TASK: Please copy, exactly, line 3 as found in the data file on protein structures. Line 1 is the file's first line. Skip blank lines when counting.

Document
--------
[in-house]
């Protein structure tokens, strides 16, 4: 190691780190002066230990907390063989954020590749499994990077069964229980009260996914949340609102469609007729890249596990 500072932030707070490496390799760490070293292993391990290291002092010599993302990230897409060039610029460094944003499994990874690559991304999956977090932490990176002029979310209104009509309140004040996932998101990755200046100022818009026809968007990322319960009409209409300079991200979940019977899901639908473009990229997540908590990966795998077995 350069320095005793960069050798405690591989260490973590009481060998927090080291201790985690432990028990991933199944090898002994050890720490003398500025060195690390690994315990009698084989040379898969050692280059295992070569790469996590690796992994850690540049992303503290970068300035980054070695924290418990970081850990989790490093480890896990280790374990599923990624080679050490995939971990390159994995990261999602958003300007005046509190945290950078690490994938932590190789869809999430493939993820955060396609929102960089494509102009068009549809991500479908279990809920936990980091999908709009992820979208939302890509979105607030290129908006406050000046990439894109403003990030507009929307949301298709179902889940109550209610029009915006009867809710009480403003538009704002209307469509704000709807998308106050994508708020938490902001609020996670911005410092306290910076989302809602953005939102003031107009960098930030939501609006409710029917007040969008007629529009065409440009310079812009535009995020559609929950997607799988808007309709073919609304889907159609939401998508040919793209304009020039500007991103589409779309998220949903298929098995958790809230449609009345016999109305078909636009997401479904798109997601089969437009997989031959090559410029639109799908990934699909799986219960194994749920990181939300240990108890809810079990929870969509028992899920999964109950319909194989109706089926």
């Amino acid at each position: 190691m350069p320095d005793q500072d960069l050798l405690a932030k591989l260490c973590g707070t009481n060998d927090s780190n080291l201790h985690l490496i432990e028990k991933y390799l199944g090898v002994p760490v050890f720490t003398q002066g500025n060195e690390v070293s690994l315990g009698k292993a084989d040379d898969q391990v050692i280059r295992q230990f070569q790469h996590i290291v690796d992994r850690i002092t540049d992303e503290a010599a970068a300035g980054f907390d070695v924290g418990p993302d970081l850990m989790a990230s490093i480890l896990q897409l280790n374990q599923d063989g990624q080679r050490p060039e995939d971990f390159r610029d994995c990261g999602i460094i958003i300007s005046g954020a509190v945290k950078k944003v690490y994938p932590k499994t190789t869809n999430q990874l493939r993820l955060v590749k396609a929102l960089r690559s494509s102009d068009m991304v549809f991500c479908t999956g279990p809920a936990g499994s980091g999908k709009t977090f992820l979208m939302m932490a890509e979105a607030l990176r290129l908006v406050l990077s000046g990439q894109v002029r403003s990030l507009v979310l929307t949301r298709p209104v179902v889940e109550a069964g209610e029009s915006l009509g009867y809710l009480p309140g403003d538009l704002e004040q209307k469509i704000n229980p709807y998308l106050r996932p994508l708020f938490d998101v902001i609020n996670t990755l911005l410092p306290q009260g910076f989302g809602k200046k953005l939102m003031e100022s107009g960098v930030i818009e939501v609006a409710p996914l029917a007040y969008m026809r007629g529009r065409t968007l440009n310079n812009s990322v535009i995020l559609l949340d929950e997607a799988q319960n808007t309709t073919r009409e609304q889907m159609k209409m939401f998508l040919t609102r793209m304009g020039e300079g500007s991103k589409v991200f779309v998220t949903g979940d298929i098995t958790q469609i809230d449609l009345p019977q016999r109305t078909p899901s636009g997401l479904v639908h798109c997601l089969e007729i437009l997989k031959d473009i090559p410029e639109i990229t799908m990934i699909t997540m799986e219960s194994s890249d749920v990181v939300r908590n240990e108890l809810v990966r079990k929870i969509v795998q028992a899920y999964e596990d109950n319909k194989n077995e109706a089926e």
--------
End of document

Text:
């Amino acid at each position: 190691m350069p320095d005793q500072d960069l050798l405690a932030k591989l260490c973590g707070t009481n060998d927090s780190n080291l201790h985690l490496i432990e028990k991933y390799l199944g090898v002994p760490v050890f720490t003398q002066g500025n060195e690390v070293s690994l315990g009698k292993a084989d040379d898969q391990v050692i280059r295992q230990f070569q790469h996590i290291v690796d992994r850690i002092t540049d992303e503290a010599a970068a300035g980054f907390d070695v924290g418990p993302d970081l850990m989790a990230s490093i480890l896990q897409l280790n374990q599923d063989g990624q080679r050490p060039e995939d971990f390159r610029d994995c990261g999602i460094i958003i300007s005046g954020a509190v945290k950078k944003v690490y994938p932590k499994t190789t869809n999430q990874l493939r993820l955060v590749k396609a929102l960089r690559s494509s102009d068009m991304v549809f991500c479908t999956g279990p809920a936990g499994s980091g999908k709009t977090f992820l979208m939302m932490a890509e979105a607030l990176r290129l908006v406050l990077s000046g990439q894109v002029r403003s990030l507009v979310l929307t949301r298709p209104v179902v889940e109550a069964g209610e029009s915006l009509g009867y809710l009480p309140g403003d538009l704002e004040q209307k469509i704000n229980p709807y998308l106050r996932p994508l708020f938490d998101v902001i609020n996670t990755l911005l410092p306290q009260g910076f989302g809602k200046k953005l939102m003031e100022s107009g960098v930030i818009e939501v609006a409710p996914l029917a007040y969008m026809r007629g529009r065409t968007l440009n310079n812009s990322v535009i995020l559609l949340d929950e997607a799988q319960n808007t309709t073919r009409e609304q889907m159609k209409m939401f998508l040919t609102r793209m304009g020039e300079g500007s991103k589409v991200f779309v998220t949903g979940d298929i098995t958790q469609i809230d449609l009345p019977q016999r109305t078909p899901s636009g997401l479904v639908h798109c997601l089969e007729i437009l997989k031959d473009i090559p410029e639109i990229t799908m990934i699909t997540m799986e219960s194994s890249d749920v990181v939300r908590n240990e108890l809810v990966r079990k929870i969509v795998q028992a899920y999964e596990d109950n319909k194989n077995e109706a089926e």